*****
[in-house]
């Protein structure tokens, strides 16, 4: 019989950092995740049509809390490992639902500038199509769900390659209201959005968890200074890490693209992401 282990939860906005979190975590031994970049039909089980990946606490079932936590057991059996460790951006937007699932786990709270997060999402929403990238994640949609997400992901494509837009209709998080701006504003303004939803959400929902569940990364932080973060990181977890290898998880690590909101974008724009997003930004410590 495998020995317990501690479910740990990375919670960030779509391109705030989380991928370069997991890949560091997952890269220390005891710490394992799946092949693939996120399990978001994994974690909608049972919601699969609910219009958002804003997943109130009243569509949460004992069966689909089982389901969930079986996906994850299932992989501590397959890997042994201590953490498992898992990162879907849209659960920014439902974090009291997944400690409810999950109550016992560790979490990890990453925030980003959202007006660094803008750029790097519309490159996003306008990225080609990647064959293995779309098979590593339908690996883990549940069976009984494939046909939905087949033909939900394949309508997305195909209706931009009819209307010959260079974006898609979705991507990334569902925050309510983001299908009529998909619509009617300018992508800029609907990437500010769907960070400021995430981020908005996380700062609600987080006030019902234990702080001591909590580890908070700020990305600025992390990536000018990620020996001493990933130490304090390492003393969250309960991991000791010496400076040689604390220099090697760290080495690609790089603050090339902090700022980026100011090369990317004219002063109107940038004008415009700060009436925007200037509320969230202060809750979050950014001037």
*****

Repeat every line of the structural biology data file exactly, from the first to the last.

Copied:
[in-house]
């Protein structure tokens, strides 16, 4: 019989950092995740049509809390490992639902500038199509769900390659209201959005968890200074890490693209992401 282990939860906005979190975590031994970049039909089980990946606490079932936590057991059996460790951006937007699932786990709270997060999402929403990238994640949609997400992901494509837009209709998080701006504003303004939803959400929902569940990364932080973060990181977890290898998880690590909101974008724009997003930004410590 495998020995317990501690479910740990990375919670960030779509391109705030989380991928370069997991890949560091997952890269220390005891710490394992799946092949693939996120399990978001994994974690909608049972919601699969609910219009958002804003997943109130009243569509949460004992069966689909089982389901969930079986996906994850299932992989501590397959890997042994201590953490498992898992990162879907849209659960920014439902974090009291997944400690409810999950109550016992560790979490990890990453925030980003959202007006660094803008750029790097519309490159996003306008990225080609990647064959293995779309098979590593339908690996883990549940069976009984494939046909939905087949033909939900394949309508997305195909209706931009009819209307010959260079974006898609979705991507990334569902925050309510983001299908009529998909619509009617300018992508800029609907990437500010769907960070400021995430981020908005996380700062609600987080006030019902234990702080001591909590580890908070700020990305600025992390990536000018990620020996001493990933130490304090390492003393969250309960991991000791010496400076040689604390220099090697760290080495690609790089603050090339902090700022980026100011090369990317004219002063109107940038004008415009700060009436925007200037509320969230202060809750979050950014001037």